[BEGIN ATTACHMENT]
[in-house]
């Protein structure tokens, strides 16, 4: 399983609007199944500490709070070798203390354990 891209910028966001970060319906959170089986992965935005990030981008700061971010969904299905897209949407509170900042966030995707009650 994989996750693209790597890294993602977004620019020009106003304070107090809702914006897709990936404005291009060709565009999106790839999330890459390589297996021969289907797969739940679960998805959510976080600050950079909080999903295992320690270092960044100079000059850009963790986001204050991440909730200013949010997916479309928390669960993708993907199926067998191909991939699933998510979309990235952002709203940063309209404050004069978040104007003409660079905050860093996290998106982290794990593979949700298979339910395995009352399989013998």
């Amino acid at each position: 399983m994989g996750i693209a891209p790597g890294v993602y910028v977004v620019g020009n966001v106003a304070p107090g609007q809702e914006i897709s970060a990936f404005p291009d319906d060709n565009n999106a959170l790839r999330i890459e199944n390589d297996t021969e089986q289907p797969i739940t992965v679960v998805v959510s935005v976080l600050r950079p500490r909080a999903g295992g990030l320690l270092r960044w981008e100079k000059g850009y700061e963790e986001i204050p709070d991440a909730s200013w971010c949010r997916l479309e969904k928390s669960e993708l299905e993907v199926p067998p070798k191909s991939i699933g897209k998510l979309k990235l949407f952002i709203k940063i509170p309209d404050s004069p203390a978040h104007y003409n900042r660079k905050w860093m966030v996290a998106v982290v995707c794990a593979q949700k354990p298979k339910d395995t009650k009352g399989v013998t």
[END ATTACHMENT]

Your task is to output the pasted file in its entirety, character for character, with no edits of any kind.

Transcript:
[in-house]
């Protein structure tokens, strides 16, 4: 399983609007199944500490709070070798203390354990 891209910028966001970060319906959170089986992965935005990030981008700061971010969904299905897209949407509170900042966030995707009650 994989996750693209790597890294993602977004620019020009106003304070107090809702914006897709990936404005291009060709565009999106790839999330890459390589297996021969289907797969739940679960998805959510976080600050950079909080999903295992320690270092960044100079000059850009963790986001204050991440909730200013949010997916479309928390669960993708993907199926067998191909991939699933998510979309990235952002709203940063309209404050004069978040104007003409660079905050860093996290998106982290794990593979949700298979339910395995009352399989013998």
């Amino acid at each position: 399983m994989g996750i693209a891209p790597g890294v993602y910028v977004v620019g020009n966001v106003a304070p107090g609007q809702e914006i897709s970060a990936f404005p291009d319906d060709n565009n999106a959170l790839r999330i890459e199944n390589d297996t021969e089986q289907p797969i739940t992965v679960v998805v959510s935005v976080l600050r950079p500490r909080a999903g295992g990030l320690l270092r960044w981008e100079k000059g850009y700061e963790e986001i204050p709070d991440a909730s200013w971010c949010r997916l479309e969904k928390s669960e993708l299905e993907v199926p067998p070798k191909s991939i699933g897209k998510l979309k990235l949407f952002i709203k940063i509170p309209d404050s004069p203390a978040h104007y003409n900042r660079k905050w860093m966030v996290a998106v982290v995707c794990a593979q949700k354990p298979k339910d395995t009650k009352g399989v013998t």